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Something that stands out to me regarding the AJ Green situation


Xnex
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We've all debated the suspension of AJ, and the fairness or lack of fairness associated with the number of games he will be forced to sit out. And what makes this much more upsetting is the "Seeming" inequality of the punishment he received when compared to other players who have been suspended.

What bothers me is a belief that I have which tells me that the NCAA is passively threatening any program that publically discusses or questions the validity of those suspensions. In my mind the NCAA is not simply "asking" these programs not to say anything publically, they are kind of implying that if these schools do say anything the sanctions might be worse.

So basically this "supreme ruler" is handing out judgements and punishments while also saying "if you make a big deal of this, or if you try to embarrass us over this we will make it worse for you". So they allow themselves to sit in judgement, while attempting to intimidate the programs into accepting the punishments in silence, thus rendering their decisions unreviewable, and making them unaccountable to anyone as far as being made to explain in detail why certain players are hit much harder than other ones.

This allows the NCAA to go from being a policing organization to becoming a predatory group that rules through intimidation without recourse for any overstepping that they may do.

And that's what really "grinds my gears". B)

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It's why people year in and year out lust for too many undefeated teams to end the season. People want controversy, because they want the system to break. I'm one of them. I hate the current college football system in general. The whole thing stinks of politics and dirty money and what makes it worse is that these are schools we are talking about.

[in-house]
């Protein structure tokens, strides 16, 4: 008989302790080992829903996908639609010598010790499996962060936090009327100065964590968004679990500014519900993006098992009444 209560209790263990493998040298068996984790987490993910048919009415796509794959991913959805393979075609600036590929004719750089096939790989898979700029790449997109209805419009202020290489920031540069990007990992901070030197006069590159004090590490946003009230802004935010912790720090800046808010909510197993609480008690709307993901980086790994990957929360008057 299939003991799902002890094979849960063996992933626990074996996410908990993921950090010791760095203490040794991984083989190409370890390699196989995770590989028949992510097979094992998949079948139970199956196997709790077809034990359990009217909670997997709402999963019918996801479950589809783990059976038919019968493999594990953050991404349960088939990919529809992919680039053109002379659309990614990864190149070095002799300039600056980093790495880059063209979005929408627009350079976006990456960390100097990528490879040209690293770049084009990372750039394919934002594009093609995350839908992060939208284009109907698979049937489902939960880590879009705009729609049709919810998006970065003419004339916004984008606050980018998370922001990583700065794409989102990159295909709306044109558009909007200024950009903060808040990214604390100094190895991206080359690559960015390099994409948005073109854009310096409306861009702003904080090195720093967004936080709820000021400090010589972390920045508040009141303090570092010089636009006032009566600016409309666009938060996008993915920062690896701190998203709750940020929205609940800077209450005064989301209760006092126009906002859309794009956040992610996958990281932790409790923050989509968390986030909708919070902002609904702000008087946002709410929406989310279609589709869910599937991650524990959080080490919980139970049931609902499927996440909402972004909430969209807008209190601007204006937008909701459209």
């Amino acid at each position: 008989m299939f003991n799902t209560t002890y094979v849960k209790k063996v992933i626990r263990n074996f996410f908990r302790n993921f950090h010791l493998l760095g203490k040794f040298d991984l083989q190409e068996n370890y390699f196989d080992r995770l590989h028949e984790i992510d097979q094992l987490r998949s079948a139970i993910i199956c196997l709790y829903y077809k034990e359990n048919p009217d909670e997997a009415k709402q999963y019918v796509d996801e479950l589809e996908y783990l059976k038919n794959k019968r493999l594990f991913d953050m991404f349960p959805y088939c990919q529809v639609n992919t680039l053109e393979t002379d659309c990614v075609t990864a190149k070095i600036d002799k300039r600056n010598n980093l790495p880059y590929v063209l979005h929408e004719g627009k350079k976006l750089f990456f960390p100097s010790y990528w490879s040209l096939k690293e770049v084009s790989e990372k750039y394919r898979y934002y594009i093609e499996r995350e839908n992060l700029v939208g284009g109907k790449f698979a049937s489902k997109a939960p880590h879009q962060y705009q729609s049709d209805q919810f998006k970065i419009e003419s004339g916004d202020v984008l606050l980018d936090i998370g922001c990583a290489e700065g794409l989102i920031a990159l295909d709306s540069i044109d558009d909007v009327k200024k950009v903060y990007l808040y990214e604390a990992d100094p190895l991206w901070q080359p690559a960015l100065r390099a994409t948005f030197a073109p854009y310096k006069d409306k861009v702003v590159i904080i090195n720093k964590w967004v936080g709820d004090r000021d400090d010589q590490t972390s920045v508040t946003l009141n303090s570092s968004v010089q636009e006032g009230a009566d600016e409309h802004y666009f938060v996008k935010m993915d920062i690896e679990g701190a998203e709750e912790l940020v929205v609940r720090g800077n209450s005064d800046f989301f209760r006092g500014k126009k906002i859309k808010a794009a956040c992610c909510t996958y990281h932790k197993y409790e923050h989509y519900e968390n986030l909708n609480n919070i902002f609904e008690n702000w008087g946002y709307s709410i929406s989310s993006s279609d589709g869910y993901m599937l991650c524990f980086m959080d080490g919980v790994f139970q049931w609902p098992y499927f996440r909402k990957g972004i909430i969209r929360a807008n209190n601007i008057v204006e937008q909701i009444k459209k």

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It's why people year in and year out lust for too many undefeated teams to end the season. People want controversy, because they want the system to break. I'm one of them. I hate the current college football system in general. The whole thing stinks of politics and dirty money and what makes it worse is that these are schools we are talking about.

The only evidence you need of it being corrupt is how all other NCAA football levels manage to have successful playoffs with very little controversy year in and out. There are AQ's in other divisions as well as wild card spots, the system would work, it's just a matter of corporations and big money getting in the way.

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The NCAA has always operated that way. Any time you have a powerful authority that answers to no one, there's the possibility of abuse of power. People are afraid to protest abuses because they fear repercussions. Those systems are unstable long term, because the abuses and resentment grow over time until a revolt occurs.

I don't have a problem with the NCAA's punishment for AJ, if they could thoroughly explain the basis for it. If they can't do that, or won't because they don't care about the perception of inequity, then this case incrementally adds to the stack of chips of resentment towards the NCAA. Eventually they'll overplay their hand and lose everything in a flash.

Edited by CalDawg
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I had to steal this from EDSBS because its very relevant to this:

Classic Totalitarian Strategy

No, seriously. It’s exactly what the NCAA has adopted. To wit:

1) Make pretty much everything illegal.

2) Implement #1 with rules as convoluted and contradictory and incoherent as possible.

3) Thanks to #1 and #2, pretty much everybody will be a criminal at some point in every single day they are alive.